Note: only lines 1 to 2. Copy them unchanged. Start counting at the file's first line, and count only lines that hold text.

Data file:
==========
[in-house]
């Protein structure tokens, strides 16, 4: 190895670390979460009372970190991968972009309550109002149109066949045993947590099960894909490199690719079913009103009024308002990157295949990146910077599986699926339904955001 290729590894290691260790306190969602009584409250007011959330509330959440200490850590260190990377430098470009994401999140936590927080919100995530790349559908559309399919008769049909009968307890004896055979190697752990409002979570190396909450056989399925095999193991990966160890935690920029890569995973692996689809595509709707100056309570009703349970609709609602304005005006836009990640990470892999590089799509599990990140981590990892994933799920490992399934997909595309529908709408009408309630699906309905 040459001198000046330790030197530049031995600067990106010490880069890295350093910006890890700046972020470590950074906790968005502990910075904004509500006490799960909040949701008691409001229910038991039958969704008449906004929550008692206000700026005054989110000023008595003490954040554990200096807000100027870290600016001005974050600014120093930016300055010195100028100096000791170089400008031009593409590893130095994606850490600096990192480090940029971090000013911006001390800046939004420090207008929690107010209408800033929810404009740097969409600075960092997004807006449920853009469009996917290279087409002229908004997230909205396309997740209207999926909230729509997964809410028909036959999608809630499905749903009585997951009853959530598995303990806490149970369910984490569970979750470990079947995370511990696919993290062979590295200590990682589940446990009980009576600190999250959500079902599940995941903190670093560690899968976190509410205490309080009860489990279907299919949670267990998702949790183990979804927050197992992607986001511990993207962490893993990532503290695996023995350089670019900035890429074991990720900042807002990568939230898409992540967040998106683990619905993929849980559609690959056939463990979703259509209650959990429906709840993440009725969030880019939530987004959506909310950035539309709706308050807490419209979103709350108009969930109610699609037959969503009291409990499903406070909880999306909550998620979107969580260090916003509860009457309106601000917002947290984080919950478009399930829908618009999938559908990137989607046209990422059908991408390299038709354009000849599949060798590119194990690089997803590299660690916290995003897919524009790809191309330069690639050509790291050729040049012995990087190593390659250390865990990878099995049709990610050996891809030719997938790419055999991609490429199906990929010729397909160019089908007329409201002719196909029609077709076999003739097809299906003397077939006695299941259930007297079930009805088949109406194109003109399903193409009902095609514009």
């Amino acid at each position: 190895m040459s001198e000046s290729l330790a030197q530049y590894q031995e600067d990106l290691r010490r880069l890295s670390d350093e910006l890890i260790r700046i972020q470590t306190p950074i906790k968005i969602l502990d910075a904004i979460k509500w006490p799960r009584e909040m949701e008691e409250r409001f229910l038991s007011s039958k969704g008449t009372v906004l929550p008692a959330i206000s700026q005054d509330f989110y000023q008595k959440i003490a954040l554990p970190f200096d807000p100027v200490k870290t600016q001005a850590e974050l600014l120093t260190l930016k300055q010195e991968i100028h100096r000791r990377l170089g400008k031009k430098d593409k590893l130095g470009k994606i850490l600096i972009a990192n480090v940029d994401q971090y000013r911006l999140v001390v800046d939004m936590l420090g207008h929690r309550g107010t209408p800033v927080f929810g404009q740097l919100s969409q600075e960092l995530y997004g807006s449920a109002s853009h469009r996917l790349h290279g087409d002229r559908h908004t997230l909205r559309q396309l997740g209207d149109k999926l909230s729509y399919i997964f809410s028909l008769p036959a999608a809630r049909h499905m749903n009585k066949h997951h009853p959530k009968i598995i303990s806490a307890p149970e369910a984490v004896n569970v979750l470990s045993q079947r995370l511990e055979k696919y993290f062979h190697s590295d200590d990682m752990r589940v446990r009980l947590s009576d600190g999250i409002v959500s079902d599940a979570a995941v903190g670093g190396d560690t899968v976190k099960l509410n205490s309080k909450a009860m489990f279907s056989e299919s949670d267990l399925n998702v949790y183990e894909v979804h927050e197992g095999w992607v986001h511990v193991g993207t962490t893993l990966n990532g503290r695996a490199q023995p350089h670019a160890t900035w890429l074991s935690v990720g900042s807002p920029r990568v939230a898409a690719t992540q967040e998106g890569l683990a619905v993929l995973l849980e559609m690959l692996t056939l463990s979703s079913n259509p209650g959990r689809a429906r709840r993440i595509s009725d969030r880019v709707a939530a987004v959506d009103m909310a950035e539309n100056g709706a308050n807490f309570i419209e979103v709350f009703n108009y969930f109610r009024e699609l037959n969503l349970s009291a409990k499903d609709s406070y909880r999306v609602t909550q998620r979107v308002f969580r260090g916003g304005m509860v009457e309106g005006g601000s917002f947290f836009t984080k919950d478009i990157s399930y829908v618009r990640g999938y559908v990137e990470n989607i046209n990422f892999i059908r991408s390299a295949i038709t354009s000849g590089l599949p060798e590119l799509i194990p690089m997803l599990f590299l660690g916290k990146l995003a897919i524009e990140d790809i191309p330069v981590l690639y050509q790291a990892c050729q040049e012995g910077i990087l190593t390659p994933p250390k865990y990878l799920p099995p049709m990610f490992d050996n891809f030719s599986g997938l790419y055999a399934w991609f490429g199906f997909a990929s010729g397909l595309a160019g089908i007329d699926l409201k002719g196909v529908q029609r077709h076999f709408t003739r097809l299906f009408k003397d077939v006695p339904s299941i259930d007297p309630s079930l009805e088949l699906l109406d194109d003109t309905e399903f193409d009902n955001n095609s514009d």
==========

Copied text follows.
[in-house]
């Protein structure tokens, strides 16, 4: 190895670390979460009372970190991968972009309550109002149109066949045993947590099960894909490199690719079913009103009024308002990157295949990146910077599986699926339904955001 290729590894290691260790306190969602009584409250007011959330509330959440200490850590260190990377430098470009994401999140936590927080919100995530790349559908559309399919008769049909009968307890004896055979190697752990409002979570190396909450056989399925095999193991990966160890935690920029890569995973692996689809595509709707100056309570009703349970609709609602304005005006836009990640990470892999590089799509599990990140981590990892994933799920490992399934997909595309529908709408009408309630699906309905 040459001198000046330790030197530049031995600067990106010490880069890295350093910006890890700046972020470590950074906790968005502990910075904004509500006490799960909040949701008691409001229910038991039958969704008449906004929550008692206000700026005054989110000023008595003490954040554990200096807000100027870290600016001005974050600014120093930016300055010195100028100096000791170089400008031009593409590893130095994606850490600096990192480090940029971090000013911006001390800046939004420090207008929690107010209408800033929810404009740097969409600075960092997004807006449920853009469009996917290279087409002229908004997230909205396309997740209207999926909230729509997964809410028909036959999608809630499905749903009585997951009853959530598995303990806490149970369910984490569970979750470990079947995370511990696919993290062979590295200590990682589940446990009980009576600190999250959500079902599940995941903190670093560690899968976190509410205490309080009860489990279907299919949670267990998702949790183990979804927050197992992607986001511990993207962490893993990532503290695996023995350089670019900035890429074991990720900042807002990568939230898409992540967040998106683990619905993929849980559609690959056939463990979703259509209650959990429906709840993440009725969030880019939530987004959506909310950035539309709706308050807490419209979103709350108009969930109610699609037959969503009291409990499903406070909880999306909550998620979107969580260090916003509860009457309106601000917002947290984080919950478009399930829908618009999938559908990137989607046209990422059908991408390299038709354009000849599949060798590119194990690089997803590299660690916290995003897919524009790809191309330069690639050509790291050729040049012995990087190593390659250390865990990878099995049709990610050996891809030719997938790419055999991609490429199906990929010729397909160019089908007329409201002719196909029609077709076999003739097809299906003397077939006695299941259930007297079930009805088949109406194109003109399903193409009902095609514009």